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The Marcellus Gas Formation

The Next "Super Giant" Gas Field in the U.S.

Written by Keith Kohl
Posted April 29, 2008 at 9:42PM

Editor's Note: For updated information on the topic, visit our updated resource page on shale gas stocks.

"So did you hear about that huge natural gas field?" I asked politely, wondering in the back of my mind if he knew where the conversation was headed.

His reply was a little quicker than I had anticipated, "Yeah, I've been talking about the Barnett shale for a while now. I love it. I think it's the largest onshore gas field in the U.S."

The second I heard him mention the Barnett, I knew he had no idea what I was talking about. I didn't want to keep him in the dark for long.

Don't get me wrong, dear reader. I've been watching companies break through the Barnett shales for a while. Back in September, I suggested checking out Devon Energy (NYSE: DVN), which has jumped about 40% since.

Not too shabby.

They weren't the only ones that made investors happy, either.

After hearing my friend's response, I couldn't help giving him the news. I thought for a second before answering, "You might not want to say that last part just yet."

You see, the new Marcellus formation could make the Barnett shales look quite small in comparison.

The Marcellus Black Shale Formation

To be honest, I'm actually surprised that a number of my readers had no idea about the Marcellus formation.

The Marcellus formation is located in the Appalachian Basin and part of the Devonian black shales. It stretches from New York through Pennsylvania, Ohio, Maryland and West Virgina. The fact that natural gas is in the area isn't the question. In fact, the Appalachian basin has a long drilling history, going as far back as 1815. The Marcellus shales are found approximately a mile below the surface.

Although the region has been drilled countless times, it is still largely unexplored. We're talking about hundreds of thousands of wells that have been drilled in the Basin, yet the overwhelming majority were done at shallow depths.

One of the reasons the Marcellus shales are getting more attention is due to the horizontal drilling success on the Barnett shales. The technique isn't cheap. Drilling a horizontal well with hydraulic fracturing can be three times more expensive than a regular vertical well.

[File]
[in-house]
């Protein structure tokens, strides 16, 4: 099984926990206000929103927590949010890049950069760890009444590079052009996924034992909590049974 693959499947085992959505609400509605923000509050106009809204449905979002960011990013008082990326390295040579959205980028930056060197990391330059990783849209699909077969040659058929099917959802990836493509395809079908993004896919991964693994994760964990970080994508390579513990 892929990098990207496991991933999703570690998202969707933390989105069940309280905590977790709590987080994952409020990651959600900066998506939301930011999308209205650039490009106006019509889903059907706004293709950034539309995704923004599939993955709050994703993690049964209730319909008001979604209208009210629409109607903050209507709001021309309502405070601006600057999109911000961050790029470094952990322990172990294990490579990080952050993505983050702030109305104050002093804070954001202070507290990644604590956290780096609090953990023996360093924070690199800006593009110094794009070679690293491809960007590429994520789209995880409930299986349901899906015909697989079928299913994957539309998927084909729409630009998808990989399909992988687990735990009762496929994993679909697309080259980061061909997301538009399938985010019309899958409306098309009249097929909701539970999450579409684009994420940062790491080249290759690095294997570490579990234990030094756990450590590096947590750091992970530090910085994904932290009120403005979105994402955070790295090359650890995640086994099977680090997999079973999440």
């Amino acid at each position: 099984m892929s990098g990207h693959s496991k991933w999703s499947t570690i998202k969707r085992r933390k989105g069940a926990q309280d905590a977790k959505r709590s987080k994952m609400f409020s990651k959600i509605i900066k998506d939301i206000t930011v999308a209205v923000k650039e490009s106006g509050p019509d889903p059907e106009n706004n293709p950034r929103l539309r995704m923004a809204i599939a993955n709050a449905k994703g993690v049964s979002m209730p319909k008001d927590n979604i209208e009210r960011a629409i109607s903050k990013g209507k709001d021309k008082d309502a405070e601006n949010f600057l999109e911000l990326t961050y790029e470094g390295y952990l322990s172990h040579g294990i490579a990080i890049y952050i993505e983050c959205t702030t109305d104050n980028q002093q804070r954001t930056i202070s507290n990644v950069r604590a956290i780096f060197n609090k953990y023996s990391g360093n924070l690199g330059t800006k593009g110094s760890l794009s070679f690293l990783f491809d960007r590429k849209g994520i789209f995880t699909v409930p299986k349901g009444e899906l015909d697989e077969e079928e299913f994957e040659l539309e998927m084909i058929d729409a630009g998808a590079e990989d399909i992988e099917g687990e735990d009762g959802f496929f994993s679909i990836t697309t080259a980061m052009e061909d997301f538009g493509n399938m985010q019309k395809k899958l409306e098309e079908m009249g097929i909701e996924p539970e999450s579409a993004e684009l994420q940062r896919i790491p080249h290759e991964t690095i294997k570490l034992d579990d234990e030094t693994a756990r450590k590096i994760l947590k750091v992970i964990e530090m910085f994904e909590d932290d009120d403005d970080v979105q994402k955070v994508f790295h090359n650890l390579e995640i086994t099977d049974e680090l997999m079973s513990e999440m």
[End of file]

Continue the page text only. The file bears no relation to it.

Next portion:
Let me put it this way, companies that are going to spend that much money are going make sure the well will produce. If the wells don't produce a substantial amount of natural gas, the company will end up losing money from drilling costs.

Okay, so how much natural gas are we talking about here?

Back in 2002, the United States Geological Survey (USGS) reported that only about 1.9 trillion cubic feet of natural gas was technically recoverable.

Well, things are about to change.

In December, 2007, two professors, Terry Engelder and Gary Lash, reported that the Marcellus shales could hold 167 trillion cubic feet of gas. And that was based on their conservative estimates. Their higher estimates suggested the formation could be as much as 500 trillion cubic feet. If you take into account a 10% recoverability factor, that comes out to almost 20 trillion cubic feet.

The potential is clearly there, but the question is, "Is the risk worth it?

Investing in Marcellus Shale Gas

Look, you don't need me to tell you there's a huge upside to Engelder and Lash's report. Even if their conservative estimates turn out to be correct, that's a lot of natural gas for the U.S. As you know, natural gas markets are regional (we'll leave liquefied natural gas out of this for now). As imports from Canada and Mexico decline, the U.S. could use the production boost to keep our up with our natural gas demand.

Personally, I'd look for some of your favorite Barnett plays to move into the Marcellus formation. Most of these companies have had tremendous success with horizontal drilling in Texas, why not make a move to an area with a stronger resource base?. Take a look at XTO Energy (NYSE, XTO), for example. Two weeks ago, XTO made their jump into the Marcellus play after paying $600 million to Linn Energy's Marcellus acreage.

Until next time,

keith kohl

Keith Kohl

Energy and Capital

P.S. While I'm on the subject of white-hot energy plays, many of my readers have already made their first round of profits off the massive Bakken formation. The best part, however, is that its not too late to get a piece of the action. If you're interested, I'd recommend checking it out for yourself at the $20 Trillion Report.

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